Who You’ll See: A lot of moms getting into their workout groove.
#4. Hot Yoga
Goal: To improve flexibility through yoga flows completed in a room heated to 100-plus degrees and burn a ton of calories while doing it.
Cost: $8 to $25 per class, or around $100 to $150 per month for unlimited classes.
Accessibility: You need a scorching room, so this isn’t something that’s easily practiced at home. The good news is that there are approximately 100 Bikram studios across the world and many more general yoga studios that offer the “more approachable” sub-105-degree variety.
How It Helps: With more and more people sitting at a desk all day, a solid movement practice like Bikram may help you avoid imbalances and on-trail injuries. What’s more, training in the heat can also improve your heat tolerance, according to a study in the International Journal of Sports Medicine. That makes hot yoga an ideal occasional workout for summer runners and cyclists. Just don’t rely on it for all your fitness—think of it as a supplement to your cardio and strength.
Who You’ll See: The same people who are always in line at Whole Foods holding armfuls of kombucha.
Goal: To sculpt a body like a Greek god by lifting progressively heavier weights.
Cost: Bodybuilding requires a lot of equipment. Much of it can be found at any gym, which may set you back as little as $10 a month.
Accessibility: The workouts seem standard, but form and exercise choice are key to safety. While a machine will do in a pinch, lifts with free weights are preferable for avoiding muscle imbalances. Hire a trainer when you start to watch your form.
How It Helps: It’s great to build foundational strength and protect you from injury. Just don’t bulk up. Outdoor sports are all about efficiently covering ground; extra weight, even in the form of excess muscle, is likely to slow you down.
Who You’ll See: Guys wearing sleeveless shirts and white bandanas and grunting loudly.
Goal: To get you ripped in 90 days by having you do intense, minimal-equipment workouts in your living room.
Cost: $140 for a 12-DVD set. You can also stream the workouts online starting as low as $100 per year.
Accessibility: P90X sold 4.2 million units. At its peak, the program had three things going for it: It was intense, so users really felt like they were getting a good workout. It was on DVD, so you could do the program from your living room. It worked, so word spread quickly. The downside is that, in general, the more intense a program is, the more likely it is to hurt you. Going from not exercising into P90X may increase your risk of injury.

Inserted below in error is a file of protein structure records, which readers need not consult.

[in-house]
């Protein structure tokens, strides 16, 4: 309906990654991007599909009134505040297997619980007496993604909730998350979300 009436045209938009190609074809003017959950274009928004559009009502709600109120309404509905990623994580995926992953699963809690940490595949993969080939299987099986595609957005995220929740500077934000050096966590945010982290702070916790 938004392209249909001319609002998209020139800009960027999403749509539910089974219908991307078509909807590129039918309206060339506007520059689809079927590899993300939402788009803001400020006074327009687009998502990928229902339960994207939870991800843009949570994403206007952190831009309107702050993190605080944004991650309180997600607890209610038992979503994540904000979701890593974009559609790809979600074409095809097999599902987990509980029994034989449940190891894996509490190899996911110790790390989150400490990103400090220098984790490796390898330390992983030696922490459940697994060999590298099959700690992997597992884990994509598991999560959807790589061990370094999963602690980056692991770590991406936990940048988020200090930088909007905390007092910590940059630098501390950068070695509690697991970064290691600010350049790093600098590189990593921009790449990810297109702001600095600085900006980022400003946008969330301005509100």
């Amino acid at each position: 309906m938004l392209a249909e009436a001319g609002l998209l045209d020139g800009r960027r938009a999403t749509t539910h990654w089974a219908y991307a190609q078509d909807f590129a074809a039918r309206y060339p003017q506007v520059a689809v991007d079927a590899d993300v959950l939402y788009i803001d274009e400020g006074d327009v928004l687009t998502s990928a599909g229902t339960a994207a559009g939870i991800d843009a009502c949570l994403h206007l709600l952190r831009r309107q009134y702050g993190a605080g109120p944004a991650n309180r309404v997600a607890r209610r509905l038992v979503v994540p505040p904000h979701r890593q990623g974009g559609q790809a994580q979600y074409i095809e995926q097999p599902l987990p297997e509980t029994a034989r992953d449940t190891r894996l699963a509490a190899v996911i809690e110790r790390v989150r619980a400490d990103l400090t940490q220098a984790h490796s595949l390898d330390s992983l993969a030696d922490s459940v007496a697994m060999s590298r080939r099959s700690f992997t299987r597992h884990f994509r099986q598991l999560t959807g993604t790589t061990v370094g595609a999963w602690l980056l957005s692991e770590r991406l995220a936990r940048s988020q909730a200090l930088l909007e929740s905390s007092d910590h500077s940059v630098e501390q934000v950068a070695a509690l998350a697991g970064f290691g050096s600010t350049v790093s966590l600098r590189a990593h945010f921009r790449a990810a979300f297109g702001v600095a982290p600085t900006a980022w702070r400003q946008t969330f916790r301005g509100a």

How It Helps: The hardcore intervals in P90X will surely increase your strength and endurance. The weights used aren’t heavy enough to help you gain super strength, but you’ll become much stronger for your body weight. That said, when done right, it’s demanding enough that you may not have enough time, energy, or desire to hit the outdoors afterward.
Who You’ll See: Technically, no one, because you do it in your living room.
Goal: To become the fittest person in the world by performing basic exercises at a psychotic pace.
Cost: A monthly membership to a CrossFit box, their word for gym, runs around $150. Although more expensive than your local chain gym, a coach guides you through each workout.
Accessibility: You’ll find a box in just about every city in the country and in many globally. Despite CrossFit’s hardcore reputation, anyone can do it with the help of the “on-ramp” program, offered at boxes to teach new members the fundamentals. Once you have the basics down, you can hop in on the daily Workout of the Day, or WOD. If you’re not comfortable with the prescribed workout, a scaled-back version is always offered.
How It Helps: CrossFit trains all the basic human movement patterns—running, jumping, squatting, lunging, pressing, pulling—at a high intensity. It can quickly transform you into a well-rounded outdoor athlete. The one thing CrossFit WODs tend to lack is low-intensity endurance. But assuming this is just a small part of your regimen, it could help you train up to your peak.
Who You’ll See: Paleo-eating über-fit athletes wearing Reebok Nanos and knee-high socks and espousing their logic on why CrossFit is the best fitness method ever invented.
Illustration by Gastón Mendieta